Phytoseiids in Washington commercial apple orchards: Biodiversity and factors affecting abundance | WSU Tree Fruit | Washington State University Skip to main content Skip to navigation

Phytoseiids in Washington commercial apple orchards: Biodiversity and factors affecting abundance Published In Experimental and Applied Acarology, 67(1), 2015, by Rebecca A. Schmidt-Jeffris, Elizabeth H. Beers, David W. Crowder

Abstract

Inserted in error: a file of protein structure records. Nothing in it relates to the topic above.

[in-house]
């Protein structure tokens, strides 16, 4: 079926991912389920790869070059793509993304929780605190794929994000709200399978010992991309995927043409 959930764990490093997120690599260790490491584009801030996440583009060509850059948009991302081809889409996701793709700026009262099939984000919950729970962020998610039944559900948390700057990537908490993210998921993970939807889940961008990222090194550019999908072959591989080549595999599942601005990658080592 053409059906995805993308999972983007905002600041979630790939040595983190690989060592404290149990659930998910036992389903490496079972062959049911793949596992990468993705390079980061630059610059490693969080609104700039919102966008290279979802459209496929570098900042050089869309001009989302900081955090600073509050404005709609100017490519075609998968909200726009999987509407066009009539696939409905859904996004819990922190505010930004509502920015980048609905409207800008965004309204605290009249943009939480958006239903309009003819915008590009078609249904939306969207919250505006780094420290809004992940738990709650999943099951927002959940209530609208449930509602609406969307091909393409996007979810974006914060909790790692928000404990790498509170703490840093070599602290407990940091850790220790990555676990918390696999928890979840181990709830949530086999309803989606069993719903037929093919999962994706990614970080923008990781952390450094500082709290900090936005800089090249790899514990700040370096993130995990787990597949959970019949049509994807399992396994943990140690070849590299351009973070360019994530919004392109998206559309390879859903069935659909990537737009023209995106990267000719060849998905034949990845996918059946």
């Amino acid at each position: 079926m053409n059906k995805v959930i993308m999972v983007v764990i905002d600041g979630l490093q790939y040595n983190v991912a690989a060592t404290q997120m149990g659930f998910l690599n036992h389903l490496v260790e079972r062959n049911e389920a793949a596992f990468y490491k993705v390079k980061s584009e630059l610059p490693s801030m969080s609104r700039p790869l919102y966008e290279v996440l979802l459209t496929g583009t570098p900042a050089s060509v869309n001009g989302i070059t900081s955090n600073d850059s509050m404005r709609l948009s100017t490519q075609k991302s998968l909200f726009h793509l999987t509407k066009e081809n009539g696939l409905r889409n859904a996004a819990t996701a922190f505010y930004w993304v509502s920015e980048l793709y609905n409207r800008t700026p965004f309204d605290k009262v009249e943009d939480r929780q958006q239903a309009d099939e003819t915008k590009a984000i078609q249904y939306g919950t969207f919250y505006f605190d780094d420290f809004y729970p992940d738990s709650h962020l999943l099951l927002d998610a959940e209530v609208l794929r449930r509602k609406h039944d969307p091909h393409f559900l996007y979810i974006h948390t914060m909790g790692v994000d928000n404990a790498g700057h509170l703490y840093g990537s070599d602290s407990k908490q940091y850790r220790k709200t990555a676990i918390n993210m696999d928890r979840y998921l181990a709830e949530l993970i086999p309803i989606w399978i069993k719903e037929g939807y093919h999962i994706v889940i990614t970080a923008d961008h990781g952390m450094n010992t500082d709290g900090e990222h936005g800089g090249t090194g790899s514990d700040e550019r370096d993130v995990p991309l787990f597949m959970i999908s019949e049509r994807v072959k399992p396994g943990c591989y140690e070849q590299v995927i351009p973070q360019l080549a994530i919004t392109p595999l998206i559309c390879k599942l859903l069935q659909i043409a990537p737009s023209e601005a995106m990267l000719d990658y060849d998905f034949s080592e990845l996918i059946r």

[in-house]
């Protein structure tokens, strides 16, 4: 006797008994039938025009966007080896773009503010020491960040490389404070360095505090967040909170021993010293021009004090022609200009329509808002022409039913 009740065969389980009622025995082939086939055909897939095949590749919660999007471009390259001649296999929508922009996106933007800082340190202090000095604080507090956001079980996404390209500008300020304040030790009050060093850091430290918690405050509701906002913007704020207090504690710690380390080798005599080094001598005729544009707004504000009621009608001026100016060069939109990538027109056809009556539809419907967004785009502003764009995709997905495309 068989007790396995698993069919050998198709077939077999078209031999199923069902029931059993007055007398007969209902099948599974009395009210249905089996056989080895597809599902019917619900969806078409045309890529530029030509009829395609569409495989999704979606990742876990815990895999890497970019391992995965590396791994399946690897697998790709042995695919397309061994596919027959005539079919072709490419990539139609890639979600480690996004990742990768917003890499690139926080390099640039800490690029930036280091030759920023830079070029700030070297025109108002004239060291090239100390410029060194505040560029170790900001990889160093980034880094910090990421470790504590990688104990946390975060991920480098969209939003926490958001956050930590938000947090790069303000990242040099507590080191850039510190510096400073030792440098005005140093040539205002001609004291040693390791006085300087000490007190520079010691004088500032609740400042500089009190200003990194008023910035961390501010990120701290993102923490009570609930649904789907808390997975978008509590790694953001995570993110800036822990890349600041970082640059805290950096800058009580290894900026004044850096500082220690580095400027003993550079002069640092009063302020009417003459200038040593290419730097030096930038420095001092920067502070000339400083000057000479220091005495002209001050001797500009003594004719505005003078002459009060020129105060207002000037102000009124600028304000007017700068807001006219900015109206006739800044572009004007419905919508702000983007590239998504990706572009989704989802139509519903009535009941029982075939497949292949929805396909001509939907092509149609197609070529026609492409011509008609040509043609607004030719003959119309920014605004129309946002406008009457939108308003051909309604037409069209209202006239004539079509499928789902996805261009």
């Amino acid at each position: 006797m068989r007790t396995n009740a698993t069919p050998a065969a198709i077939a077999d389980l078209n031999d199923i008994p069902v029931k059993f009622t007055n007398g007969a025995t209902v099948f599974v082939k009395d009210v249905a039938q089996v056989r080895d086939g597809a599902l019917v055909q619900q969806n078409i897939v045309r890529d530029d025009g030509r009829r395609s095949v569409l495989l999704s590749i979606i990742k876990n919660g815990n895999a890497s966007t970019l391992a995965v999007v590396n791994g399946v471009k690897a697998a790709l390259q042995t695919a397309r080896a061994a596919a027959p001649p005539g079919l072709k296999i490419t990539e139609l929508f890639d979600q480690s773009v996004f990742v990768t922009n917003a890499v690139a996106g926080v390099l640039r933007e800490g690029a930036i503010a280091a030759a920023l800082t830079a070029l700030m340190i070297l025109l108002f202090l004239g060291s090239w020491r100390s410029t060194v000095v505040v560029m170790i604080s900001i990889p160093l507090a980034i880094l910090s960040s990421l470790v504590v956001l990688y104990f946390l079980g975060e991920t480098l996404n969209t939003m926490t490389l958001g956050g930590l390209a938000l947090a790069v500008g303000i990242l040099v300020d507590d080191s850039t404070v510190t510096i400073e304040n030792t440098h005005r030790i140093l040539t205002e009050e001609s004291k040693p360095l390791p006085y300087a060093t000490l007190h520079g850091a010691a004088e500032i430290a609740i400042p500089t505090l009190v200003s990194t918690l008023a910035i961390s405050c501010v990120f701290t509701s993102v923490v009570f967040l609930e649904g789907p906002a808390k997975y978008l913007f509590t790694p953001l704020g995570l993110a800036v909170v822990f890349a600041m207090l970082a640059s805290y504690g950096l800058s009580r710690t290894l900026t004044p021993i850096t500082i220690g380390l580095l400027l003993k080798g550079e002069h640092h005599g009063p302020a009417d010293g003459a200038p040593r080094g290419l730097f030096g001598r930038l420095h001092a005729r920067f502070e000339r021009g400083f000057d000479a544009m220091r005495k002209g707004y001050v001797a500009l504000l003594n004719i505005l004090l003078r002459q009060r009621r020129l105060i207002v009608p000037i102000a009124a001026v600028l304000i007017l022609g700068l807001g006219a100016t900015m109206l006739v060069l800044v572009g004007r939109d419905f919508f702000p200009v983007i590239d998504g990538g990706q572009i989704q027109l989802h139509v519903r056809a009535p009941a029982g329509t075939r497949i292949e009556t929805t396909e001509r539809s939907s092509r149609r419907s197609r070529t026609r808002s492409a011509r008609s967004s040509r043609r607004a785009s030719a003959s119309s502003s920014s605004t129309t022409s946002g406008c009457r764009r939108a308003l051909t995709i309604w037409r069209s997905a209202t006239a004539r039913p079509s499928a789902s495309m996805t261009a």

Galendromus occidentalis (Nesbitt) is an important biological control agent of spider mites (Acari: Tetranychidae) in Washington apple orchards. It was thought to be essentially the sole phytoseiid existing in this system, due in part to its resistance to commonly used orchard pesticides, and organophosphates in particular. To test this assumption, we conducted a survey of 102 commercial apple blocks in Washington to characterize the community of phytoseiid species. Seven phytoseiid species were found in our samples; G. occidentalis and Amblydromella caudiglans (Schuster) were found in the greatest abundance. We hypothesized that the gradual shift away from the use of organophosphates in recent decades may have caused the change in phytoseiid community structure. The survey data and information regarding the management, location, and surrounding habitat of each block were used to determine what factors affect phytoseiid abundances.Galendromus occidentalis abundance was positively affected by the use of conventional (vs. organic) spray programs, and the use of the acaricide bifenazate. Amblydromella caudiglansabundance was negatively affected by bifenazate use and positively affected by herbicide strip weediness; it was also less prevalent in ‘Golden Delicious’ blocks compared to other cultivars. These results indicate that A. caudiglans reaches higher abundances in orchards that lack certain agricultural disturbances, whereas G. occidentalis can survive in more disturbed environments. Surveys of this nature can provide valuable insight to potential drivers of community structure, allowing for the improvement of integrated pest management programs that incorporate conservation of newly recognized biological control agents such as A. caudiglans.

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